The Williams helicopter fib must be seen as part of a larger problem with MSM journalism. Market forces demand that stories have appeal. They are “sold” to the public much like a product or service. I sometimes have trouble nowadays distinguishing between news and infomercials. Journalist Leslie Savan aptly captured the essence of this problem: “As financial pressures continue to demolish the boundaries between advertising and editorial, fibs, frauds and outright lies come to be equated with profits. And in witty, easy-going Brian Williams NBC found an eager participant in maintaining corporate habits and achieving its goals.”

What is even more aggravating to me about the Williams scandal is how viciously he’s been attacked by other tall tale-spinners in mainstream media.  It’s like the pot calling the kettle black. The attack is coming from many of the same MSM journalists who for over a decade have passed on reams of misinformation about the wars in Afghanistan, Iraq, Libya, and Syria, much of it via personal war zone reporting. I vividly recall the steady stream of lies and half-truths about Washington’s motives, objectives, conduct, and accomplishments in the wars. Williams’ helicopter lie is nothing compared to the non-factual war information that has been steadily spewed out by MSM in the U.S.

Have we forgotten the MSN’s unquestioning acceptance of Bush administration assurances about weapons of mass destruction and the phony feel-good stories it broadcast about Pvt. Jessica Lynch’s heroism and the “spontaneous” pulling down of the Saddam Hussein statue? Did any Journalist tell more falsehoods than Judith Miller of the NY Times? How many stories were withheld because they might embarrass the United States? (CBS knew of the torture at Abu Ghraib, but waited to go public until it learned The New Yorker was about to go to print.)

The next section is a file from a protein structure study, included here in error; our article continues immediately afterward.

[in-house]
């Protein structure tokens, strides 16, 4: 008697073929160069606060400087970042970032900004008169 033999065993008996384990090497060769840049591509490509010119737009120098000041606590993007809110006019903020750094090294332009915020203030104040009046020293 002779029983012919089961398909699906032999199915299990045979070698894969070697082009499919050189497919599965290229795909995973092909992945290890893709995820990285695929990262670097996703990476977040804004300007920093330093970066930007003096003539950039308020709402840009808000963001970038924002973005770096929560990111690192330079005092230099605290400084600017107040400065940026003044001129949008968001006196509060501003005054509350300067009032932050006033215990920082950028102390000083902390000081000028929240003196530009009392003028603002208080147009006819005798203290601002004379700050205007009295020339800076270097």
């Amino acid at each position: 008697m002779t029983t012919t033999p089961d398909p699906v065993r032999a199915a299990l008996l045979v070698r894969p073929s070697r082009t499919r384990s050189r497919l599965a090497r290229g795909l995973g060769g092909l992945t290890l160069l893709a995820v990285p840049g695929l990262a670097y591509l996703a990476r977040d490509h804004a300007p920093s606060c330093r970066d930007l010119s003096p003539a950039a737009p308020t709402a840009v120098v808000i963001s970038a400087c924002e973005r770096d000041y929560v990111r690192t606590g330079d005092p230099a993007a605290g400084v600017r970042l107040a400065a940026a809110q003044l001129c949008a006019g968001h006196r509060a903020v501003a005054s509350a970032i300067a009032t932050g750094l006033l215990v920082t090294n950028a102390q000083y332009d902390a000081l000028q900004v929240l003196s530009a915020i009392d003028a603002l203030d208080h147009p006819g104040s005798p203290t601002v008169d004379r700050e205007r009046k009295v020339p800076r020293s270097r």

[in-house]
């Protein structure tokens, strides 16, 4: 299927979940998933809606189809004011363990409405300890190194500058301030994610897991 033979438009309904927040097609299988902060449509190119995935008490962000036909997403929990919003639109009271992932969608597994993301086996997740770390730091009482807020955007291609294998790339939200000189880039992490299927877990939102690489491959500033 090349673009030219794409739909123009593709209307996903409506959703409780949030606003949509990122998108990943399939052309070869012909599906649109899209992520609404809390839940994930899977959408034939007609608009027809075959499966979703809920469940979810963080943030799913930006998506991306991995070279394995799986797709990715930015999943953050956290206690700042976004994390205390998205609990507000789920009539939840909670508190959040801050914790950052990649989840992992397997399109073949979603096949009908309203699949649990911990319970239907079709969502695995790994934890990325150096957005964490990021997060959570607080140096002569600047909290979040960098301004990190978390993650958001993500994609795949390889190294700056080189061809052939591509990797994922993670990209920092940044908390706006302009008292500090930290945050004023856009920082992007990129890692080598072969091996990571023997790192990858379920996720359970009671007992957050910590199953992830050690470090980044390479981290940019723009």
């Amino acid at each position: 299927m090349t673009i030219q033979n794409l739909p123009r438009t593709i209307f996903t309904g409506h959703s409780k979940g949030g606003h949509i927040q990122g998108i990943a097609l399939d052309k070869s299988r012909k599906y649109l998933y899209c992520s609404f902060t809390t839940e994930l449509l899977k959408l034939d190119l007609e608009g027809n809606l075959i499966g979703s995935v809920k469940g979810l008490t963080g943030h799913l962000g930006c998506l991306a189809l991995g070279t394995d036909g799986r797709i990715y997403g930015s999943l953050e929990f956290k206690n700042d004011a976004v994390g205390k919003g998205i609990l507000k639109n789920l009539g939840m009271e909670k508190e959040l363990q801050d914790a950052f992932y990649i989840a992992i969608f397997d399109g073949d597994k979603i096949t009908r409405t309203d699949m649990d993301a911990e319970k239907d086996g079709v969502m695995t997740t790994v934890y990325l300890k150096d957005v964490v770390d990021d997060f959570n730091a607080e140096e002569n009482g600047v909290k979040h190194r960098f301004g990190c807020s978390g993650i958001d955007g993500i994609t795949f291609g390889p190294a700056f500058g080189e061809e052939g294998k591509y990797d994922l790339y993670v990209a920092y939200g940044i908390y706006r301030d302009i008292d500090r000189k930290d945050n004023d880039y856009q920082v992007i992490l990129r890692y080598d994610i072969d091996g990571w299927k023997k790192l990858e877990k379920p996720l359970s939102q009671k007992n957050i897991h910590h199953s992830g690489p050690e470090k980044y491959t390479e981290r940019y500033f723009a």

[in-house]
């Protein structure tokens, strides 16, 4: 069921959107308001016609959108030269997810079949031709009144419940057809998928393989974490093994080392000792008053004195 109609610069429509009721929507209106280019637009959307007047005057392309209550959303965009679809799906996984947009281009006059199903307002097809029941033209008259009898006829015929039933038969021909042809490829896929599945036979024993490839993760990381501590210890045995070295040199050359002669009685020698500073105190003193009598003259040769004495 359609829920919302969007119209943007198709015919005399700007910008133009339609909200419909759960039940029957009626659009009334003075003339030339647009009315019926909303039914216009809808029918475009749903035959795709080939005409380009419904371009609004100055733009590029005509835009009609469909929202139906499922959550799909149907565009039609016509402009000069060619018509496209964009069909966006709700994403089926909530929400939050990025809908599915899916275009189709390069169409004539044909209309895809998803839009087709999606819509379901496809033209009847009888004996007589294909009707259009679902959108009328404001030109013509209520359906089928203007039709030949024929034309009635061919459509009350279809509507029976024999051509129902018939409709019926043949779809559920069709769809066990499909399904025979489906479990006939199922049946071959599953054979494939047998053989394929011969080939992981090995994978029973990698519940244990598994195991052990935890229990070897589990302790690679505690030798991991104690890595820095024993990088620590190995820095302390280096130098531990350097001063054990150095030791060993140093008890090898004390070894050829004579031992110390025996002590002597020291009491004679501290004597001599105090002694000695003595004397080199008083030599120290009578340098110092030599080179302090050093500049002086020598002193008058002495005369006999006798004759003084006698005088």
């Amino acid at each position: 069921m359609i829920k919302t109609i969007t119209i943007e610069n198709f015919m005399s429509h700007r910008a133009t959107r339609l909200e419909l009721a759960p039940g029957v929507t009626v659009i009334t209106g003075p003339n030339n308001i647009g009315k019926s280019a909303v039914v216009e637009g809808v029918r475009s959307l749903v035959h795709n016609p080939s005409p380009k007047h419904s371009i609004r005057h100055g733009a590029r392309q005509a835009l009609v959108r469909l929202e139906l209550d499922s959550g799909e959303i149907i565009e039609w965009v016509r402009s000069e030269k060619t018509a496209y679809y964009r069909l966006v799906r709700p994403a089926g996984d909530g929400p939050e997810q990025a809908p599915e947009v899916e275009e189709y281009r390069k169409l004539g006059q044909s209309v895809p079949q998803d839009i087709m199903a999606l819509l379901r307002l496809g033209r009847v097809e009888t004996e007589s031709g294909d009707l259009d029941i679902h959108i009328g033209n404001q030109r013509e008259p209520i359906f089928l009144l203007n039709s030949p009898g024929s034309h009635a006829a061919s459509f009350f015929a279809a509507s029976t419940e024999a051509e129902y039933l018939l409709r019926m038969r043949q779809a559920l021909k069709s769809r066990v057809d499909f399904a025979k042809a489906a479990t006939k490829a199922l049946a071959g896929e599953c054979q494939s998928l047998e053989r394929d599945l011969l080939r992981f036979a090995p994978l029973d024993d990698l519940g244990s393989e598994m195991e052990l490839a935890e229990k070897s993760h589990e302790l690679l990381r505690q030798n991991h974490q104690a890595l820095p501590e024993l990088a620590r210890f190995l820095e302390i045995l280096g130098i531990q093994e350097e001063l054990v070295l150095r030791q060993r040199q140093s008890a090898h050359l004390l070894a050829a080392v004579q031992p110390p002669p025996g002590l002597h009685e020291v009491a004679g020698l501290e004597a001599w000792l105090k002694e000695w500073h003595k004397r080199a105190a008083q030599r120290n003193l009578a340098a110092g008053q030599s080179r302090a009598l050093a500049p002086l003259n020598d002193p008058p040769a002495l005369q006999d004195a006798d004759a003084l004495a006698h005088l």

Then there’s the Fox News double-standard. It venomously jumped on the “fire Williams” bandwagon while remaining conspicuously silent on Bill O’Reilly’s reported fibs and exaggerations when covering the Falklands War for CBS Nightly News.  His lies included claims he faced down an angry mob that “stormed the presidential palace,” saw soldiers open fire on and gun down civilians, and heroically rescued his cameraman while being chased by army soldiers.  He said at the time that all the other CBS journalists “cowered” in their hotel rooms while he was the only one who covered the story, a claim that has been disputed by other journalists who were present.  For his "courage," O'Reilly was ordered out of Argentina by his CBS bosses.

bill o'reilly

These forms on “infotainment” stand in sharp contrast to how war was covered during the Vietnam era. Most war correspondents had a solid factual understanding of the war situation.  They were able to range free throughout combat zones.  This knowledge base enabled them to question Washington’s version of events when it didn’t square with what they knew to be true. When they didn’t know something, they did all that was necessary to get at the truth. This model has degenerated into what we have today. Network correspondents often have a very superficial understanding of the conflicts they cover. They are ill-equipped and not incentivized to search for truth.  And even when they are, objective reporting is hamstrung by the requirement since 2003 that they imbed with the troops and agree to strict reporting rules mandated by the military.